First stage of ulceration. Superficial ulceration of the cornea of TRAUMATIC ORIGIN, or from exposure to the open air; conjunctiva very red, even to chemosis, photophobia and lachrymation; or the eye is dry, hot, burning and sensitive to air. Patient restless, feverish and thirsty.
Purulent ophthalmia of children; spots on cornea; staphyloma corneae.
Scrofulous, parenchymatous keratitis, with dim, vascular cornea, hot lachrymation, contracted pupils, photophobia; pustular keratitis, with dark-red, chemosed conjunctiva and swollen lids; pupil cannot be seen through the smoky, discolored cornea; severe stinging and shooting pains through the eyes, with swollen, oedematous condition of the lids and conjunctiva; patient drowsy and thirstless.
ULCERATION OF THE CORNEA IN NEWBORN INFANTS OR FROM ANY FORM OF PURULENT OPHTHALMIA, WITH PROFUSE DISCHARGE FROM THE EYES. Ulceration, with halo around the light by day, and darting pains through the eye, morning and evening; ameliorated in the cool open air, and worse in a warm room. Lids red, thick, swollen; conjunctiva oedematous, and the discharge of whitish-yellow pus profuse.
Traumatic ulceration, with much haemorrhage into the anterior chamber. (Superficial traumatic ulcerations yield more readily to Aconite).
Especially for scrofulous, anaemic, restless children. Ulceration superficial, with a tendency to recur first in one eye and then in the other. EXCESSIVE PHOTOPHOBIA; Lachrymation hot, burning, acrid and profuse; pains BURNING, sticking, throbbing, pulsating; WORSE AT NIGHT, especially after midnight; bathing with warm water relieves; eyeballs sore to touch; conjunctiva red; marked soreness on the internal surface of the lids, which are oedematous, spasmodically closed, and often excoriated by the acrid discharge.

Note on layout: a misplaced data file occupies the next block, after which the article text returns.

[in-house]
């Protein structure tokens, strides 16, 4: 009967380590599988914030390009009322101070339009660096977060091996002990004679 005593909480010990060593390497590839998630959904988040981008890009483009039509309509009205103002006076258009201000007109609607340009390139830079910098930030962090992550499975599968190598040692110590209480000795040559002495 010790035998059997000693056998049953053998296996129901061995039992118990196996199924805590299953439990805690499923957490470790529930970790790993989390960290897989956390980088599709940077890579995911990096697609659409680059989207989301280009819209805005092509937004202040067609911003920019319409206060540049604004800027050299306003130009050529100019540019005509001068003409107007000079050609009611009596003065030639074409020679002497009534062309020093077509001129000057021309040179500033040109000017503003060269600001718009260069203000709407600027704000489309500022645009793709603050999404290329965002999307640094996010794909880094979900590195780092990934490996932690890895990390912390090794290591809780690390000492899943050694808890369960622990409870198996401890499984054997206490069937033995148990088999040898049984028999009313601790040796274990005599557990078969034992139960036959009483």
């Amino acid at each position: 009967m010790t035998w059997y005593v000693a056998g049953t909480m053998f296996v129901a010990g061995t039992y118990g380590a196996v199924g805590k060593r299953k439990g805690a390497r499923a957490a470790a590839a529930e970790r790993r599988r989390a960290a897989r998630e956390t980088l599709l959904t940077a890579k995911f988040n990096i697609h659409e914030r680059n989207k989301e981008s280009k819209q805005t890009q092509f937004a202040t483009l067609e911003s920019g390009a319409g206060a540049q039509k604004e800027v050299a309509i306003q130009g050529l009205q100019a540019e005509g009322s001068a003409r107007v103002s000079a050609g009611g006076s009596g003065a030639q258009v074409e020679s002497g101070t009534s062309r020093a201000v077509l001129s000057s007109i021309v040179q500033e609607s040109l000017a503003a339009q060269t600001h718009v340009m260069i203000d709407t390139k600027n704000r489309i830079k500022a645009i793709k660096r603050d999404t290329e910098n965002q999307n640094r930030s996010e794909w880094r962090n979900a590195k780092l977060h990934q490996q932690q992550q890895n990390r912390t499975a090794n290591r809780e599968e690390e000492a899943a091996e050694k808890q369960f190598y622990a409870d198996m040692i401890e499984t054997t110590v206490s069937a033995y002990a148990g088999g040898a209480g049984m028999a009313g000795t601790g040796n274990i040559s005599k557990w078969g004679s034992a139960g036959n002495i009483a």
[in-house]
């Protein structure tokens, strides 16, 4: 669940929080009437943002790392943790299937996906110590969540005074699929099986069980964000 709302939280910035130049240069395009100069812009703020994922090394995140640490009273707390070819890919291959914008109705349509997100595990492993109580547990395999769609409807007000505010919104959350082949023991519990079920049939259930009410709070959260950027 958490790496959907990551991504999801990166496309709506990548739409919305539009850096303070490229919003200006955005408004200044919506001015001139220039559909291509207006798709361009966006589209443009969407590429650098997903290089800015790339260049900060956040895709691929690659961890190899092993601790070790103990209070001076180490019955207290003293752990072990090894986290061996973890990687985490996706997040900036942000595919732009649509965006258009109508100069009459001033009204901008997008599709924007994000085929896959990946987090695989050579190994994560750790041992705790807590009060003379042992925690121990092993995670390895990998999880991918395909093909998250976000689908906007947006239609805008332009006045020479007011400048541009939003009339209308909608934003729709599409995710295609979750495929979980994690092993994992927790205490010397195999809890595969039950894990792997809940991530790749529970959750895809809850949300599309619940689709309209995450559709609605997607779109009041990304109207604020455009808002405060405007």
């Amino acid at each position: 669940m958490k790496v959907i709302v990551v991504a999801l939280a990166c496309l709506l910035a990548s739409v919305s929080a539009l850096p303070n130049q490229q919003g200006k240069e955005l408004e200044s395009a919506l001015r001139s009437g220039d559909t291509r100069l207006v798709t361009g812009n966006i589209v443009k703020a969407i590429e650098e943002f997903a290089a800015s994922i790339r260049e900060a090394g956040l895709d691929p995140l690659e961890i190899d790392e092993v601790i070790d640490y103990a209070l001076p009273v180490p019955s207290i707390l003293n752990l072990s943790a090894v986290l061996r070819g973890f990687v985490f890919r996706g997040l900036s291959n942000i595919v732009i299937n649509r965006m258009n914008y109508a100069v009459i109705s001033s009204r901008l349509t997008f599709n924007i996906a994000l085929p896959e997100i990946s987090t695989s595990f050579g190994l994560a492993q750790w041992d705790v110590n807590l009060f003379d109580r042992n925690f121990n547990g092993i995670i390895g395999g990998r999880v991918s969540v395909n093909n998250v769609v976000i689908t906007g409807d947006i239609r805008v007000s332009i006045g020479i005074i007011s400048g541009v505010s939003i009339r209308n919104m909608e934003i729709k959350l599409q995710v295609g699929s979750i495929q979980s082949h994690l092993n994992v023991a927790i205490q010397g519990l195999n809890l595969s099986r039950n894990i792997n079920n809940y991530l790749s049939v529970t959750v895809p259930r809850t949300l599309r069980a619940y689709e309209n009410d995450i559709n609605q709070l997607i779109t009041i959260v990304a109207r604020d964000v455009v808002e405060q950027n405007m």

Ulceration, accompanied by iritic pains, extending from within outward, and relieved by rest and pressure.
Ulceration of the cornea, especially when occurring during course of pannus and scrofulous ophthalmia. CORNEA QUITE VASCULAR; patient irritable and sensitive to noise; cervical glands enlarged and inflamed; marked photophobia; lachrymation profuse and scalding; eyes very sensitive to touch. The pains extend from without inward, and are worse on touch (reverse of Asafoetida).
Superficial ulceration of cornea, with intense photophobia and some throbbing pain, (<) afternoon and evening.
Opacity of cornea connected with slow inflammation and blennorrhoea from injuries; macula corneae covering pupil, bluish, much impeding sight.
Particularly valuable for corneal ulceration in fat, unhealthy children with a large abdomen who sweat much, especially about the head, and are very susceptible to cold air, also in deep, sloughing ulcers, found in weak, cachectic persons. Pains, redness, photophobia, lachrymation are variable with no characteristic eye symptoms; pus is mostly bland and the opacity of cornea milky white or bluish. Calcarea, ars, ought to be remembered.
DEEP SLOUGHING ULCERS or abscesses found in weak, debilitated individuals, especially indicated in crescentic ulcers following purulent conjunctivitis, excessive photophobia.
Ulcerations in strumous subjects, with enlargement of tonsils and cervical glands.
Active inflammation and cornea very vascular; maculae and ulcers on cornea, which becomes opaque and a pellicle appears on it.